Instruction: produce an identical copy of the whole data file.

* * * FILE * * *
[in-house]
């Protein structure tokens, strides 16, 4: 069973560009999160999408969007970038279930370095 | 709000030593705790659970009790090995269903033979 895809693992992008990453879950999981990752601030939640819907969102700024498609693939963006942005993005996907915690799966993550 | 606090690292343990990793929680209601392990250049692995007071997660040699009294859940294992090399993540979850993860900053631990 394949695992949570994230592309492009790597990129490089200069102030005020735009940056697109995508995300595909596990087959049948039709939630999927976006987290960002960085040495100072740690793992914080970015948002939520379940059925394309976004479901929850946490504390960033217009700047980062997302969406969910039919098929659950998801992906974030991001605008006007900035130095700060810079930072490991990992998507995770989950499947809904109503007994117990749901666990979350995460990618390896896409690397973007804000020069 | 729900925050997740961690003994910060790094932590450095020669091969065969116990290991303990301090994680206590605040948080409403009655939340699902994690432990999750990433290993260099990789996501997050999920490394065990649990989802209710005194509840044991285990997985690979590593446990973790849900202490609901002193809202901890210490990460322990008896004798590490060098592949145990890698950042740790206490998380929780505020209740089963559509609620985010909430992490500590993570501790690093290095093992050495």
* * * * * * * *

[in-house]
């Protein structure tokens, strides 16, 4: 069973560009999160999408969007970038279930370095 | 709000030593705790659970009790090995269903033979 895809693992992008990453879950999981990752601030939640819907969102700024498609693939963006942005993005996907915690799966993550 | 606090690292343990990793929680209601392990250049692995007071997660040699009294859940294992090399993540979850993860900053631990 394949695992949570994230592309492009790597990129490089200069102030005020735009940056697109995508995300595909596990087959049948039709939630999927976006987290960002960085040495100072740690793992914080970015948002939520379940059925394309976004479901929850946490504390960033217009700047980062997302969406969910039919098929659950998801992906974030991001605008006007900035130095700060810079930072490991990992998507995770989950499947809904109503007994117990749901666990979350995460990618390896896409690397973007804000020069 | 729900925050997740961690003994910060790094932590450095020669091969065969116990290991303990301090994680206590605040948080409403009655939340699902994690432990999750990433290993260099990789996501997050999920490394065990649990989802209710005194509840044991285990997985690979590593446990973790849900202490609901002193809202901890210490990460322990008896004798590490060098592949145990890698950042740790206490998380929780505020209740089963559509609620985010909430992490500590993570501790690093290095093992050495």